This post stems from a conversation with two friends, Beta and Shar-Shar.
I was, as usual, updating them on the progress of Le Novel. They’re not very good blog readers, my friends. Anyway, I was telling Beta about some of the new elements in the book since she read the finished second draft. She seemed satisfied that I was following her advice lol.
I told them how the antagonist, Mrs. Hamilton, is sort of based on several managers at work who get on my nerves. But actually, that’s not entirely true. She is really based–in fact, her name comes from–this awful science teacher I had in junior high who didn’t really teach, had arbitrary rules, and then made me stand in front of the class for three days presenting a science fair experiment, by the end of which I was in tears.
It’s okay; I’m over it. (She says gleefully).
I used to frequently put in characters who were based on real people into my stuff. Every fanfic I wrote had friends written into it. Book the First has my college roommate and her college boyfriend in it, pretty much. Last Request had all original characters. And while the root idea of Inheritance is basically “what if me and Neese (my childhood best friend) were transported back into Jane Austen’s time? What would our lives be like?” it has traveled so far away from the original “what if?” that I can’t say that Alexandra and Madeline are based on us anymore.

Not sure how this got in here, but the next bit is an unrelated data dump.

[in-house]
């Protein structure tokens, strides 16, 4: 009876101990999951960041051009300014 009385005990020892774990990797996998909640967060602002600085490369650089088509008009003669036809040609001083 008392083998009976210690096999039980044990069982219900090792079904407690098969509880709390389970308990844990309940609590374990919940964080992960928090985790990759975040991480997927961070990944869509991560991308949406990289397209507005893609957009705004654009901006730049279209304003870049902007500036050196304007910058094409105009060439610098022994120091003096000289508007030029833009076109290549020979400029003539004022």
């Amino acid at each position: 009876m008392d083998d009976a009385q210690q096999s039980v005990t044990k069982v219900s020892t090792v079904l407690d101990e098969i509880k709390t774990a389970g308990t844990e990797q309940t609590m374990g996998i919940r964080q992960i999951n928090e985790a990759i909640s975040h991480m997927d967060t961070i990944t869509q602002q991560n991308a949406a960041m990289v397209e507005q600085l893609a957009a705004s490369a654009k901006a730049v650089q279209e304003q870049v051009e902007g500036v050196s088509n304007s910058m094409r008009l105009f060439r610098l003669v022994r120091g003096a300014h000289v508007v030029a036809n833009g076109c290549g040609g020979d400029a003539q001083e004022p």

That is, I don’t base my characters on people I know or have known consciously anymore. I’m sure someone could read and find a turn of phrase or an action that clearly came from my real life. Writers are magpies. We store everything and use it when the story or characters require it.
I used to (and still have) a problem with my leading male characters. Because when you’ve written lots of fanfiction based on your current unattainable crush–that’s the way I, a girl, have trained myself to write male characters. I’m genuinely trying to get out of that habit, if only because my Google stalking obsessions change so quickly that in the middle of writing a male character, he could have a total personality change.
But Miles, at least, is pretty stubborn in his way, so he has stayed himself.
But in the WIP–other than Mrs. Hamilton and a very minor character who I stole a characteristic of from an evil customer I encountered at work, there’s nobody in there that I can say “Be Careful Or You’ll End Up in My Novel” about. And that’s a relief, actually, because in college I neurotically worried over whether I was capable of writing original characters at all.